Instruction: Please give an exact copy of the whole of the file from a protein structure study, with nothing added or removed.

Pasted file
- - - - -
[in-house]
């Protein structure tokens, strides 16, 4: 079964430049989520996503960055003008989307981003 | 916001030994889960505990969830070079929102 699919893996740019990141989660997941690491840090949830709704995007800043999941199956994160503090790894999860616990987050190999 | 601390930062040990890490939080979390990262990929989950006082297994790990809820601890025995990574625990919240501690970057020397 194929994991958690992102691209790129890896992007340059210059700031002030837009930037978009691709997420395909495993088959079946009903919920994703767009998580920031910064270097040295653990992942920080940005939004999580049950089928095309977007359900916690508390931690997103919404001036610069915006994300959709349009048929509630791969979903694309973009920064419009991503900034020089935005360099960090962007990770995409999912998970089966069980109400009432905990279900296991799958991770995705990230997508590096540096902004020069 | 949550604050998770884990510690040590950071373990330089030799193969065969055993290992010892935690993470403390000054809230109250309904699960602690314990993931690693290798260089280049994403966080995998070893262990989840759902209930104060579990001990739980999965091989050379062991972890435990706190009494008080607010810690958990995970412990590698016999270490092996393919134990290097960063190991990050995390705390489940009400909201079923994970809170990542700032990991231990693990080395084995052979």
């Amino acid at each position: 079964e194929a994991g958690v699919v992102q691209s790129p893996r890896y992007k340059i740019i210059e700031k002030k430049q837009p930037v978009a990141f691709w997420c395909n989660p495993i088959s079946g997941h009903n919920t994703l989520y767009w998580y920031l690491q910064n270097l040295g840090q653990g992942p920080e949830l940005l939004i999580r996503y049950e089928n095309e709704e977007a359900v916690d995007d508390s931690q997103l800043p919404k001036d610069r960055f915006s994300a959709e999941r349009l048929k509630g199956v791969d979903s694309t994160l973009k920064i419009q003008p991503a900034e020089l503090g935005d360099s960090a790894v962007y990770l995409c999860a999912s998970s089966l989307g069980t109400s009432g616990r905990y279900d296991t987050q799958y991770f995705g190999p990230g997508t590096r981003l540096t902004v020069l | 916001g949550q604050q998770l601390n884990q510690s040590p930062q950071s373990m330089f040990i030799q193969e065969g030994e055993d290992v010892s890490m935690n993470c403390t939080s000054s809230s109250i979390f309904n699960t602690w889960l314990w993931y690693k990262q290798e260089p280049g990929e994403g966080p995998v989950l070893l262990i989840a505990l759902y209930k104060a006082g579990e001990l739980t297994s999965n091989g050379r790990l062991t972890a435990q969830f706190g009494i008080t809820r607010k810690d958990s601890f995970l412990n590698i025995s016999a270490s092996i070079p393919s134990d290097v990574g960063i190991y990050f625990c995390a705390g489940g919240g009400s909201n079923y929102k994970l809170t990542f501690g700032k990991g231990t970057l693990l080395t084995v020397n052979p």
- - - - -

[in-house]
């Protein structure tokens, strides 16, 4: 079964430049989520996503960055003008989307981003 | 916001030994889960505990969830070079929102 699919893996740019990141989660997941690491840090949830709704995007800043999941199956994160503090790894999860616990987050190999 | 601390930062040990890490939080979390990262990929989950006082297994790990809820601890025995990574625990919240501690970057020397 194929994991958690992102691209790129890896992007340059210059700031002030837009930037978009691709997420395909495993088959079946009903919920994703767009998580920031910064270097040295653990992942920080940005939004999580049950089928095309977007359900916690508390931690997103919404001036610069915006994300959709349009048929509630791969979903694309973009920064419009991503900034020089935005360099960090962007990770995409999912998970089966069980109400009432905990279900296991799958991770995705990230997508590096540096902004020069 | 949550604050998770884990510690040590950071373990330089030799193969065969055993290992010892935690993470403390000054809230109250309904699960602690314990993931690693290798260089280049994403966080995998070893262990989840759902209930104060579990001990739980999965091989050379062991972890435990706190009494008080607010810690958990995970412990590698016999270490092996393919134990290097960063190991990050995390705390489940009400909201079923994970809170990542700032990991231990693990080395084995052979």
């Amino acid at each position: 079964e194929a994991g958690v699919v992102q691209s790129p893996r890896y992007k340059i740019i210059e700031k002030k430049q837009p930037v978009a990141f691709w997420c395909n989660p495993i088959s079946g997941h009903n919920t994703l989520y767009w998580y920031l690491q910064n270097l040295g840090q653990g992942p920080e949830l940005l939004i999580r996503y049950e089928n095309e709704e977007a359900v916690d995007d508390s931690q997103l800043p919404k001036d610069r960055f915006s994300a959709e999941r349009l048929k509630g199956v791969d979903s694309t994160l973009k920064i419009q003008p991503a900034e020089l503090g935005d360099s960090a790894v962007y990770l995409c999860a999912s998970s089966l989307g069980t109400s009432g616990r905990y279900d296991t987050q799958y991770f995705g190999p990230g997508t590096r981003l540096t902004v020069l | 916001g949550q604050q998770l601390n884990q510690s040590p930062q950071s373990m330089f040990i030799q193969e065969g030994e055993d290992v010892s890490m935690n993470c403390t939080s000054s809230s109250i979390f309904n699960t602690w889960l314990w993931y690693k990262q290798e260089p280049g990929e994403g966080p995998v989950l070893l262990i989840a505990l759902y209930k104060a006082g579990e001990l739980t297994s999965n091989g050379r790990l062991t972890a435990q969830f706190g009494i008080t809820r607010k810690d958990s601890f995970l412990n590698i025995s016999a270490s092996i070079p393919s134990d290097v990574g960063i190991y990050f625990c995390a705390g489940g919240g009400s909201n079923y929102k994970l809170t990542f501690g700032k990991g231990t970057l693990l080395t084995v020397n052979p």